Prince Caspian was the second book written, as a sequel to The Lion, The Witch, And The Wardrobe. But it’s the fourth book in Narnia’s chronological history.
Prince Caspian illustrates how an ancient story that is considered by some to be a fable may in fact be true. The story showcases the idea that just because a story is ancient doesn’t mean that it has no basis in reality. In this book, the acceptance or denial of the ancient story of Narnia will shape the heart and future of each character.
Setting. Many years have passed since the conclusion of The Lion, The Witch, And The Wardrobe, and Narnia has fallen under the cruel rule of a tyrant and his taskmasters.
Plot Summary. In earth time, it has been only a year since the four children had visited Narnia through the wardrobe. Yet in Narnian time, over 1,000 years have passed. Old Narnians still cling to the ancient story of the great lion and how he established four children on thrones as kings and queens.
A tyrant named Miraz is now on the throne. He is the leader of a race descended from human pirates who stumbled into Narnia centuries earlier. His young nephew, Prince Caspian, hears stories of Narnia’s golden age from his nanny and longs for its return. But his uncle dismisses these stories as fairy tales.
Caspian, seeking to restore the old Narnia, blows an enchanted horn, which summons the four children from earth to help. When they arrive, they see a world where their own past reign is a distant memory. Working with the young prince and the great lion, the four children overthrow Miraz and replace him with Caspian as the ruler.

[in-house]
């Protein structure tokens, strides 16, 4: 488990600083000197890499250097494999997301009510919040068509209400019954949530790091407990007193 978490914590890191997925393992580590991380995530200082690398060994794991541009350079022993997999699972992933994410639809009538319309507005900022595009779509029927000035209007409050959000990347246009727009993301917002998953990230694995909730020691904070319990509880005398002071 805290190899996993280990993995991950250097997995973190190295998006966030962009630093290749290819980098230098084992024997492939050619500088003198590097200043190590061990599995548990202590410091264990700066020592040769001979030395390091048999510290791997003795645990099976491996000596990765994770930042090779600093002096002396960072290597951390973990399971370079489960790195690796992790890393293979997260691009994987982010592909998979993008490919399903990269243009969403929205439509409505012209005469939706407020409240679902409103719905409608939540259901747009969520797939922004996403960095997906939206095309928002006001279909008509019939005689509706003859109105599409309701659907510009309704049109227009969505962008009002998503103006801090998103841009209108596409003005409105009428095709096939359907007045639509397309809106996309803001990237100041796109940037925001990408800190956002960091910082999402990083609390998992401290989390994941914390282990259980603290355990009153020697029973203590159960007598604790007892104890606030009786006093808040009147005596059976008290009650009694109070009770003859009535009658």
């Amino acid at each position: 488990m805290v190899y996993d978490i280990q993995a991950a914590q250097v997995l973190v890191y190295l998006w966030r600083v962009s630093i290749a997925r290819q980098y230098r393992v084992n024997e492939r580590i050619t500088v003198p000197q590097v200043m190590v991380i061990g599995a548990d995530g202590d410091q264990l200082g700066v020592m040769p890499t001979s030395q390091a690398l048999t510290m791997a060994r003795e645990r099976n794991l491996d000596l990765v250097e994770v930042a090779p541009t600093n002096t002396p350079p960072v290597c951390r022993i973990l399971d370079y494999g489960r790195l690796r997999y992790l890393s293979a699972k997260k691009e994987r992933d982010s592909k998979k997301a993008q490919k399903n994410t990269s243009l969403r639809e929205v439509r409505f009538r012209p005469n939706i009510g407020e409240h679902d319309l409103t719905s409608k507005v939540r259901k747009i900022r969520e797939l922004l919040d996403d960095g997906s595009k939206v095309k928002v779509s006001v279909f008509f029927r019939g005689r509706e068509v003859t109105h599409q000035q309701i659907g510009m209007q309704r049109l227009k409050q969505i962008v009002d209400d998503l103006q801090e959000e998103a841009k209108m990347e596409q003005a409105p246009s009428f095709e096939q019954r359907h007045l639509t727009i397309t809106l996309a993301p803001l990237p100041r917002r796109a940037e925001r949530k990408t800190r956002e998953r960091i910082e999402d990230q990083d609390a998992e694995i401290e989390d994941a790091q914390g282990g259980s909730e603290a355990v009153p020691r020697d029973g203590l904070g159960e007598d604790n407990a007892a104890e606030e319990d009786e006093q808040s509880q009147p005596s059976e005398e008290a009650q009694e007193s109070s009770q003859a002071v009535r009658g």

Spiritual Parallels. Stories about the golden age of Narnia are denied by the tyrant Miraz and his taskmasters. Their contempt for the old stories of Narnia is directly linked to their fear of the possible return of Aslan, its sovereign lord. By contrast, when the four children return to Narnia, they recall vivid memories of their own past. A recurrent theme in this book is the contrasting denial and affirmation of the ancient stories of Narnia.
The story behind this book is evident. Many people today deny the ancient stories of the Bible. They consider the record of Jesus Christ to be a myth, a made-up series of implausible accounts that were embellished with miracles long after His death.
Within just a few decades of Jesus’ life, the apostle Peter felt compelled to put in writing his own record as an eyewitness:
We did not follow cunningly devised fables when we made known to you the power and coming of our Lord Jesus Christ, but were eyewitnesses of His majesty (2 Pet. 1:16).
The apostle said that his view of Jesus’ power and majesty were not based on invented stories but on what he saw on the Mount of Transfiguration (vv.17-18; cp. Mt. 17:1-9).
Prince Caspian illustrates different attitudes toward truths contained in an ancient but imperishable story. How individuals respond determines their destiny.